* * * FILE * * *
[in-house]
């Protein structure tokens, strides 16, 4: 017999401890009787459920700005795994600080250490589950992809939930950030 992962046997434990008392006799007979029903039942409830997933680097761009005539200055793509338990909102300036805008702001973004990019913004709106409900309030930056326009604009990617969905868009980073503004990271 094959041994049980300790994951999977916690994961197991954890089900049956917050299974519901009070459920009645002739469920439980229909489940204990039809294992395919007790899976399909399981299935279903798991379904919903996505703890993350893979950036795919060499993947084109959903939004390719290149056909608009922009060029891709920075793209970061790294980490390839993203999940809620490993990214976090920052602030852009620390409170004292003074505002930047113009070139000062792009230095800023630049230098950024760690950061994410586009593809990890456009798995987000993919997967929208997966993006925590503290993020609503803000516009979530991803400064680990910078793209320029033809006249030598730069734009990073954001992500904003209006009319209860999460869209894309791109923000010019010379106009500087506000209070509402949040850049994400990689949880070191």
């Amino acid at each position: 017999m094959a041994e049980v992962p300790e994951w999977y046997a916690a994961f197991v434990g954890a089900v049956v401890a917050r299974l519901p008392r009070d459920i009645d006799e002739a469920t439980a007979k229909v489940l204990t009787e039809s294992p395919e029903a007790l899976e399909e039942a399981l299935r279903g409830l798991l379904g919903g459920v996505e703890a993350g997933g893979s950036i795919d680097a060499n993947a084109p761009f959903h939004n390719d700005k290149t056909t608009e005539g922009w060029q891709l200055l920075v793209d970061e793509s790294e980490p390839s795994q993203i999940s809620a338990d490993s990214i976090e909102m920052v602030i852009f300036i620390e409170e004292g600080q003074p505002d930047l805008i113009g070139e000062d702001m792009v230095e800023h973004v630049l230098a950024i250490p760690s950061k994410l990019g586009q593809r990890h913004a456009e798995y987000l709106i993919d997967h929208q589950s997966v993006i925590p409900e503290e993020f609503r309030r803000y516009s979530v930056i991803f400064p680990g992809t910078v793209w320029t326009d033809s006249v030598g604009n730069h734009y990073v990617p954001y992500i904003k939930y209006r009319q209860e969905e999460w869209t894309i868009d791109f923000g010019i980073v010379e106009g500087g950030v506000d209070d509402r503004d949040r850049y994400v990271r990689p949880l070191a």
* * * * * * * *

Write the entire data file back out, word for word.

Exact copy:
[in-house]
């Protein structure tokens, strides 16, 4: 017999401890009787459920700005795994600080250490589950992809939930950030 992962046997434990008392006799007979029903039942409830997933680097761009005539200055793509338990909102300036805008702001973004990019913004709106409900309030930056326009604009990617969905868009980073503004990271 094959041994049980300790994951999977916690994961197991954890089900049956917050299974519901009070459920009645002739469920439980229909489940204990039809294992395919007790899976399909399981299935279903798991379904919903996505703890993350893979950036795919060499993947084109959903939004390719290149056909608009922009060029891709920075793209970061790294980490390839993203999940809620490993990214976090920052602030852009620390409170004292003074505002930047113009070139000062792009230095800023630049230098950024760690950061994410586009593809990890456009798995987000993919997967929208997966993006925590503290993020609503803000516009979530991803400064680990910078793209320029033809006249030598730069734009990073954001992500904003209006009319209860999460869209894309791109923000010019010379106009500087506000209070509402949040850049994400990689949880070191």
């Amino acid at each position: 017999m094959a041994e049980v992962p300790e994951w999977y046997a916690a994961f197991v434990g954890a089900v049956v401890a917050r299974l519901p008392r009070d459920i009645d006799e002739a469920t439980a007979k229909v489940l204990t009787e039809s294992p395919e029903a007790l899976e399909e039942a399981l299935r279903g409830l798991l379904g919903g459920v996505e703890a993350g997933g893979s950036i795919d680097a060499n993947a084109p761009f959903h939004n390719d700005k290149t056909t608009e005539g922009w060029q891709l200055l920075v793209d970061e793509s790294e980490p390839s795994q993203i999940s809620a338990d490993s990214i976090e909102m920052v602030i852009f300036i620390e409170e004292g600080q003074p505002d930047l805008i113009g070139e000062d702001m792009v230095e800023h973004v630049l230098a950024i250490p760690s950061k994410l990019g586009q593809r990890h913004a456009e798995y987000l709106i993919d997967h929208q589950s997966v993006i925590p409900e503290e993020f609503r309030r803000y516009s979530v930056i991803f400064p680990g992809t910078v793209w320029t326009d033809s006249v030598g604009n730069h734009y990073v990617p954001y992500i904003k939930y209006r009319q209860e969905e999460w869209t894309i868009d791109f923000g010019i980073v010379e106009g500087g950030v506000d209070d509402r503004d949040r850049y994400v990271r990689p949880l070191a």